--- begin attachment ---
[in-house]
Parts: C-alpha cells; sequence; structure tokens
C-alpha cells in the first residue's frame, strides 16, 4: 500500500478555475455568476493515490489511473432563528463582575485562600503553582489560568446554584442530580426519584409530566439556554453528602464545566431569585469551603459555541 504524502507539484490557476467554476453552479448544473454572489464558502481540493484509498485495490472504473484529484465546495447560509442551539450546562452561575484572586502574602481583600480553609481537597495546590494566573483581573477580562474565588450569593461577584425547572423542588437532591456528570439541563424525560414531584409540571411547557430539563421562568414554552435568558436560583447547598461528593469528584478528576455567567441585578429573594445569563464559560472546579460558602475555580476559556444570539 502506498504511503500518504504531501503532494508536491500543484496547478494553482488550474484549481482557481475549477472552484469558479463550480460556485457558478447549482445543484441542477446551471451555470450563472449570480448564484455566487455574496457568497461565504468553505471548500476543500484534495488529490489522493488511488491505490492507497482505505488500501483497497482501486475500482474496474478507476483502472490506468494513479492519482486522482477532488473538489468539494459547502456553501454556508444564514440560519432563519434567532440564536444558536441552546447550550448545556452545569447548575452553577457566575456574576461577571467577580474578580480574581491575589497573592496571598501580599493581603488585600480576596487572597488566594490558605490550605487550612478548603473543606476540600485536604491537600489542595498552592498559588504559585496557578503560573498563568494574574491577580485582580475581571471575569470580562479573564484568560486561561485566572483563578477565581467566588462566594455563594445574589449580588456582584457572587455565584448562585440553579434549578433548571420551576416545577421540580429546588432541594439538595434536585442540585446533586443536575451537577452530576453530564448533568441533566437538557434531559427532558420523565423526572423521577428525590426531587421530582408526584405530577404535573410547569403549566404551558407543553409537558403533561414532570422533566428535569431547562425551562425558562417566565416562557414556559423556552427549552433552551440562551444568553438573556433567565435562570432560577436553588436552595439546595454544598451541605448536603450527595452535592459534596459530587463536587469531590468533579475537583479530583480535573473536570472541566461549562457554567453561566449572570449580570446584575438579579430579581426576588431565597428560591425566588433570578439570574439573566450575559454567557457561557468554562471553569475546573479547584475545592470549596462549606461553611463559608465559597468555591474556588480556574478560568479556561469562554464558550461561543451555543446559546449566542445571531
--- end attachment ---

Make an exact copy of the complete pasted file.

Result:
[in-house]
Parts: C-alpha cells; sequence; structure tokens
C-alpha cells in the first residue's frame, strides 16, 4: 500500500478555475455568476493515490489511473432563528463582575485562600503553582489560568446554584442530580426519584409530566439556554453528602464545566431569585469551603459555541 504524502507539484490557476467554476453552479448544473454572489464558502481540493484509498485495490472504473484529484465546495447560509442551539450546562452561575484572586502574602481583600480553609481537597495546590494566573483581573477580562474565588450569593461577584425547572423542588437532591456528570439541563424525560414531584409540571411547557430539563421562568414554552435568558436560583447547598461528593469528584478528576455567567441585578429573594445569563464559560472546579460558602475555580476559556444570539 502506498504511503500518504504531501503532494508536491500543484496547478494553482488550474484549481482557481475549477472552484469558479463550480460556485457558478447549482445543484441542477446551471451555470450563472449570480448564484455566487455574496457568497461565504468553505471548500476543500484534495488529490489522493488511488491505490492507497482505505488500501483497497482501486475500482474496474478507476483502472490506468494513479492519482486522482477532488473538489468539494459547502456553501454556508444564514440560519432563519434567532440564536444558536441552546447550550448545556452545569447548575452553577457566575456574576461577571467577580474578580480574581491575589497573592496571598501580599493581603488585600480576596487572597488566594490558605490550605487550612478548603473543606476540600485536604491537600489542595498552592498559588504559585496557578503560573498563568494574574491577580485582580475581571471575569470580562479573564484568560486561561485566572483563578477565581467566588462566594455563594445574589449580588456582584457572587455565584448562585440553579434549578433548571420551576416545577421540580429546588432541594439538595434536585442540585446533586443536575451537577452530576453530564448533568441533566437538557434531559427532558420523565423526572423521577428525590426531587421530582408526584405530577404535573410547569403549566404551558407543553409537558403533561414532570422533566428535569431547562425551562425558562417566565416562557414556559423556552427549552433552551440562551444568553438573556433567565435562570432560577436553588436552595439546595454544598451541605448536603450527595452535592459534596459530587463536587469531590468533579475537583479530583480535573473536570472541566461549562457554567453561566449572570449580570446584575438579579430579581426576588431565597428560591425566588433570578439570574439573566450575559454567557457561557468554562471553569475546573479547584475545592470549596462549606461553611463559608465559597468555591474556588480556574478560568479556561469562554464558550461561543451555543446559546449566542445571531